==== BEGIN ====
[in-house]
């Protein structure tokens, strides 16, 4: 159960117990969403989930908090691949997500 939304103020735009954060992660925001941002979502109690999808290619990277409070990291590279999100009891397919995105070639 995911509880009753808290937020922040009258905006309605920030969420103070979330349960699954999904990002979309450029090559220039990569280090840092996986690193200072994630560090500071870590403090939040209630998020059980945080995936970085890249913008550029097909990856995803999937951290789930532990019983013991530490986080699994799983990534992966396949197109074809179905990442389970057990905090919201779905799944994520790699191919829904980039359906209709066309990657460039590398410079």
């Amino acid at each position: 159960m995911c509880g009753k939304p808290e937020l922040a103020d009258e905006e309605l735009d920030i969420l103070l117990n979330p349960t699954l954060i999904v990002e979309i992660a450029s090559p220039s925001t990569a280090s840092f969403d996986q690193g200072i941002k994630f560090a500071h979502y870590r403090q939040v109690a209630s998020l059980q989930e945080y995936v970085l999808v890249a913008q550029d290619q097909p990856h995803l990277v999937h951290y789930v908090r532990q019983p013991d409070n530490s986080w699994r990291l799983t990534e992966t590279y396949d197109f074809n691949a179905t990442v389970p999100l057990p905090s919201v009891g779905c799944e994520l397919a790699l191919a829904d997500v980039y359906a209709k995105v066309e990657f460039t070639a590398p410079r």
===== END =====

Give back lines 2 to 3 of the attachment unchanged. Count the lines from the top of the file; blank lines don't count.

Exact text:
């Protein structure tokens, strides 16, 4: 159960117990969403989930908090691949997500 939304103020735009954060992660925001941002979502109690999808290619990277409070990291590279999100009891397919995105070639 995911509880009753808290937020922040009258905006309605920030969420103070979330349960699954999904990002979309450029090559220039990569280090840092996986690193200072994630560090500071870590403090939040209630998020059980945080995936970085890249913008550029097909990856995803999937951290789930532990019983013991530490986080699994799983990534992966396949197109074809179905990442389970057990905090919201779905799944994520790699191919829904980039359906209709066309990657460039590398410079």
């Amino acid at each position: 159960m995911c509880g009753k939304p808290e937020l922040a103020d009258e905006e309605l735009d920030i969420l103070l117990n979330p349960t699954l954060i999904v990002e979309i992660a450029s090559p220039s925001t990569a280090s840092f969403d996986q690193g200072i941002k994630f560090a500071h979502y870590r403090q939040v109690a209630s998020l059980q989930e945080y995936v970085l999808v890249a913008q550029d290619q097909p990856h995803l990277v999937h951290y789930v908090r532990q019983p013991d409070n530490s986080w699994r990291l799983t990534e992966t590279y396949d197109f074809n691949a179905t990442v389970p999100l057990p905090s919201v009891g779905c799944e994520l397919a790699l191919a829904d997500v980039y359906a209709k995105v066309e990657f460039t070639a590398p410079r």